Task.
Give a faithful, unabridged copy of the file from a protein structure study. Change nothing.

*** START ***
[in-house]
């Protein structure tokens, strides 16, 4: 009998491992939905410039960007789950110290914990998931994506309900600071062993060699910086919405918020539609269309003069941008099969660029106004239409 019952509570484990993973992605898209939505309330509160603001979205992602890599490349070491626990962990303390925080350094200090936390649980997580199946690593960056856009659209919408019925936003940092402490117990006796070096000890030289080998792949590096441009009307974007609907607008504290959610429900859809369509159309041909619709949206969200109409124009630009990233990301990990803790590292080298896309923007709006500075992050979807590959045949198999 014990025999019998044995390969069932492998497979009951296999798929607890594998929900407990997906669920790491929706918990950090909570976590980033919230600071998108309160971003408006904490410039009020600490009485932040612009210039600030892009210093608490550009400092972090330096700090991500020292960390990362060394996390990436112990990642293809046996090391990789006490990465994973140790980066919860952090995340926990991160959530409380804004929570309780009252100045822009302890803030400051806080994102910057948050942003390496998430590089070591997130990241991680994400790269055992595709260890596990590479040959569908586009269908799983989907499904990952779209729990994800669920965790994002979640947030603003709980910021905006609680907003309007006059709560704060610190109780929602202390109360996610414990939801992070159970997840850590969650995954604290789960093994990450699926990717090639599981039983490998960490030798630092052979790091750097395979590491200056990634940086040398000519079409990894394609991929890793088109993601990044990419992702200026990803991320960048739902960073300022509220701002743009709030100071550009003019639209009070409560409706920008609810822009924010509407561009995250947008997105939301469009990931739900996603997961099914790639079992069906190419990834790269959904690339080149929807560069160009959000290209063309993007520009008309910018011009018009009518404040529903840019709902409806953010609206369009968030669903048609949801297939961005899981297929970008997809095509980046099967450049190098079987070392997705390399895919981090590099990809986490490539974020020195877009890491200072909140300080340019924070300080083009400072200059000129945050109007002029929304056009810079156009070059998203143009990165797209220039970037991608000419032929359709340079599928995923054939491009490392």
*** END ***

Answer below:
[in-house]
């Protein structure tokens, strides 16, 4: 009998491992939905410039960007789950110290914990998931994506309900600071062993060699910086919405918020539609269309003069941008099969660029106004239409 019952509570484990993973992605898209939505309330509160603001979205992602890599490349070491626990962990303390925080350094200090936390649980997580199946690593960056856009659209919408019925936003940092402490117990006796070096000890030289080998792949590096441009009307974007609907607008504290959610429900859809369509159309041909619709949206969200109409124009630009990233990301990990803790590292080298896309923007709006500075992050979807590959045949198999 014990025999019998044995390969069932492998497979009951296999798929607890594998929900407990997906669920790491929706918990950090909570976590980033919230600071998108309160971003408006904490410039009020600490009485932040612009210039600030892009210093608490550009400092972090330096700090991500020292960390990362060394996390990436112990990642293809046996090391990789006490990465994973140790980066919860952090995340926990991160959530409380804004929570309780009252100045822009302890803030400051806080994102910057948050942003390496998430590089070591997130990241991680994400790269055992595709260890596990590479040959569908586009269908799983989907499904990952779209729990994800669920965790994002979640947030603003709980910021905006609680907003309007006059709560704060610190109780929602202390109360996610414990939801992070159970997840850590969650995954604290789960093994990450699926990717090639599981039983490998960490030798630092052979790091750097395979590491200056990634940086040398000519079409990894394609991929890793088109993601990044990419992702200026990803991320960048739902960073300022509220701002743009709030100071550009003019639209009070409560409706920008609810822009924010509407561009995250947008997105939301469009990931739900996603997961099914790639079992069906190419990834790269959904690339080149929807560069160009959000290209063309993007520009008309910018011009018009009518404040529903840019709902409806953010609206369009968030669903048609949801297939961005899981297929970008997809095509980046099967450049190098079987070392997705390399895919981090590099990809986490490539974020020195877009890491200072909140300080340019924070300080083009400072200059000129945050109007002029929304056009810079156009070059998203143009990165797209220039970037991608000419032929359709340079599928995923054939491009490392």